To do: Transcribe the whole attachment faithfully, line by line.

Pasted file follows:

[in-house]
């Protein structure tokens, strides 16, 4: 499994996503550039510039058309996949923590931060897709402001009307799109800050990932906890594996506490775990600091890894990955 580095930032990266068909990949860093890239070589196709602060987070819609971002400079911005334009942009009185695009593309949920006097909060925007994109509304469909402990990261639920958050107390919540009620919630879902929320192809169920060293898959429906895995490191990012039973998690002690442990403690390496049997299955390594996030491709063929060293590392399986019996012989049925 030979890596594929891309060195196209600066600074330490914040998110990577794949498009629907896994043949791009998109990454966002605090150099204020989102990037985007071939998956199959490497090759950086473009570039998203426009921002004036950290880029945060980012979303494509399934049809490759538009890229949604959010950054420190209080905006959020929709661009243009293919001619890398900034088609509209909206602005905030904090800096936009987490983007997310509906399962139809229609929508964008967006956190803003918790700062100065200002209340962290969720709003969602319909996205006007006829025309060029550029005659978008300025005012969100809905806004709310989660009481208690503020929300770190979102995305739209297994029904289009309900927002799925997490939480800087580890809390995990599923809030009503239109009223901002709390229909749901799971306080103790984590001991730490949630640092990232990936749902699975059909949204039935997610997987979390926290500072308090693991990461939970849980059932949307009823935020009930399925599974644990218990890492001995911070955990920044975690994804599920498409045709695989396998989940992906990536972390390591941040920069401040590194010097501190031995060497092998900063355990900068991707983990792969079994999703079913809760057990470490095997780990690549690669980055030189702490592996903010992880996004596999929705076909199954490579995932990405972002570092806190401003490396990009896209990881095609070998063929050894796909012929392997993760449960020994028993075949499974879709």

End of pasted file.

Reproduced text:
[in-house]
């Protein structure tokens, strides 16, 4: 499994996503550039510039058309996949923590931060897709402001009307799109800050990932906890594996506490775990600091890894990955 580095930032990266068909990949860093890239070589196709602060987070819609971002400079911005334009942009009185695009593309949920006097909060925007994109509304469909402990990261639920958050107390919540009620919630879902929320192809169920060293898959429906895995490191990012039973998690002690442990403690390496049997299955390594996030491709063929060293590392399986019996012989049925 030979890596594929891309060195196209600066600074330490914040998110990577794949498009629907896994043949791009998109990454966002605090150099204020989102990037985007071939998956199959490497090759950086473009570039998203426009921002004036950290880029945060980012979303494509399934049809490759538009890229949604959010950054420190209080905006959020929709661009243009293919001619890398900034088609509209909206602005905030904090800096936009987490983007997310509906399962139809229609929508964008967006956190803003918790700062100065200002209340962290969720709003969602319909996205006007006829025309060029550029005659978008300025005012969100809905806004709310989660009481208690503020929300770190979102995305739209297994029904289009309900927002799925997490939480800087580890809390995990599923809030009503239109009223901002709390229909749901799971306080103790984590001991730490949630640092990232990936749902699975059909949204039935997610997987979390926290500072308090693991990461939970849980059932949307009823935020009930399925599974644990218990890492001995911070955990920044975690994804599920498409045709695989396998989940992906990536972390390591941040920069401040590194010097501190031995060497092998900063355990900068991707983990792969079994999703079913809760057990470490095997780990690549690669980055030189702490592996903010992880996004596999929705076909199954490579995932990405972002570092806190401003490396990009896209990881095609070998063929050894796909012929392997993760449960020994028993075949499974879709």